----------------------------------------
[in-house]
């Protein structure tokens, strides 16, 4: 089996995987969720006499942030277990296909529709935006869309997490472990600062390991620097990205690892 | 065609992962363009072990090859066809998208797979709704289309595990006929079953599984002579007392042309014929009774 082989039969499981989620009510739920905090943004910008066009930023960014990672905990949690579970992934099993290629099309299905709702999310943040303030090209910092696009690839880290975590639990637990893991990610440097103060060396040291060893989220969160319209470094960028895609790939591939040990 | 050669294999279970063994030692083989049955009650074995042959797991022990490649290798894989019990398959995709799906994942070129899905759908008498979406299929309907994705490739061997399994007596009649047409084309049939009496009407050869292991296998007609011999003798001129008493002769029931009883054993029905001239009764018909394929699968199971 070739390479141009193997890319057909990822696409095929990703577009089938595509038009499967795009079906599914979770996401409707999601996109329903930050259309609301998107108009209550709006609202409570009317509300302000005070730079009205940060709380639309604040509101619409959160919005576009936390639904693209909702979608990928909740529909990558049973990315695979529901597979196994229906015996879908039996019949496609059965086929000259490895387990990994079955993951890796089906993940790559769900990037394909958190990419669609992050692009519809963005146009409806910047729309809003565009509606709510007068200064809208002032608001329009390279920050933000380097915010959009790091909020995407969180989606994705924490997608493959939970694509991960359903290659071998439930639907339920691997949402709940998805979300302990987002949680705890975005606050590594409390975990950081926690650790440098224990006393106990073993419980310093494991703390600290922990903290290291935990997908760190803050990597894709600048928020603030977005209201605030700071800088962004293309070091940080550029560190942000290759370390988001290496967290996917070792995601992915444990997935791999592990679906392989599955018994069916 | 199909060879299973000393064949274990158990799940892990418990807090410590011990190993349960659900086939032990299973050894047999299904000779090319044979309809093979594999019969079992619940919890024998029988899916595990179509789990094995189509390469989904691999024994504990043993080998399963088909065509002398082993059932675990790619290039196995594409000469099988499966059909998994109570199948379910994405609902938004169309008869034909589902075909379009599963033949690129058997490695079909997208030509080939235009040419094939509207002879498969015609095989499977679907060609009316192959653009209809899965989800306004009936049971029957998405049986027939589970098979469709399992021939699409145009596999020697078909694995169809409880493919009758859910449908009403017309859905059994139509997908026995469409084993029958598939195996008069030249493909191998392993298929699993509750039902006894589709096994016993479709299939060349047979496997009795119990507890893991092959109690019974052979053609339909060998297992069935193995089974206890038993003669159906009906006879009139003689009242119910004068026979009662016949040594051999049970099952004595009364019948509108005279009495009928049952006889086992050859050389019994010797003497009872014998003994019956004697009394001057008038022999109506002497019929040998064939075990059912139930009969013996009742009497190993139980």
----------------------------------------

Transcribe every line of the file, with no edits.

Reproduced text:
[in-house]
């Protein structure tokens, strides 16, 4: 089996995987969720006499942030277990296909529709935006869309997490472990600062390991620097990205690892 | 065609992962363009072990090859066809998208797979709704289309595990006929079953599984002579007392042309014929009774 082989039969499981989620009510739920905090943004910008066009930023960014990672905990949690579970992934099993290629099309299905709702999310943040303030090209910092696009690839880290975590639990637990893991990610440097103060060396040291060893989220969160319209470094960028895609790939591939040990 | 050669294999279970063994030692083989049955009650074995042959797991022990490649290798894989019990398959995709799906994942070129899905759908008498979406299929309907994705490739061997399994007596009649047409084309049939009496009407050869292991296998007609011999003798001129008493002769029931009883054993029905001239009764018909394929699968199971 070739390479141009193997890319057909990822696409095929990703577009089938595509038009499967795009079906599914979770996401409707999601996109329903930050259309609301998107108009209550709006609202409570009317509300302000005070730079009205940060709380639309604040509101619409959160919005576009936390639904693209909702979608990928909740529909990558049973990315695979529901597979196994229906015996879908039996019949496609059965086929000259490895387990990994079955993951890796089906993940790559769900990037394909958190990419669609992050692009519809963005146009409806910047729309809003565009509606709510007068200064809208002032608001329009390279920050933000380097915010959009790091909020995407969180989606994705924490997608493959939970694509991960359903290659071998439930639907339920691997949402709940998805979300302990987002949680705890975005606050590594409390975990950081926690650790440098224990006393106990073993419980310093494991703390600290922990903290290291935990997908760190803050990597894709600048928020603030977005209201605030700071800088962004293309070091940080550029560190942000290759370390988001290496967290996917070792995601992915444990997935791999592990679906392989599955018994069916 | 199909060879299973000393064949274990158990799940892990418990807090410590011990190993349960659900086939032990299973050894047999299904000779090319044979309809093979594999019969079992619940919890024998029988899916595990179509789990094995189509390469989904691999024994504990043993080998399963088909065509002398082993059932675990790619290039196995594409000469099988499966059909998994109570199948379910994405609902938004169309008869034909589902075909379009599963033949690129058997490695079909997208030509080939235009040419094939509207002879498969015609095989499977679907060609009316192959653009209809899965989800306004009936049971029957998405049986027939589970098979469709399992021939699409145009596999020697078909694995169809409880493919009758859910449908009403017309859905059994139509997908026995469409084993029958598939195996008069030249493909191998392993298929699993509750039902006894589709096994016993479709299939060349047979496997009795119990507890893991092959109690019974052979053609339909060998297992069935193995089974206890038993003669159906009906006879009139003689009242119910004068026979009662016949040594051999049970099952004595009364019948509108005279009495009928049952006889086992050859050389019994010797003497009872014998003994019956004697009394001057008038022999109506002497019929040998064939075990059912139930009969013996009742009497190993139980």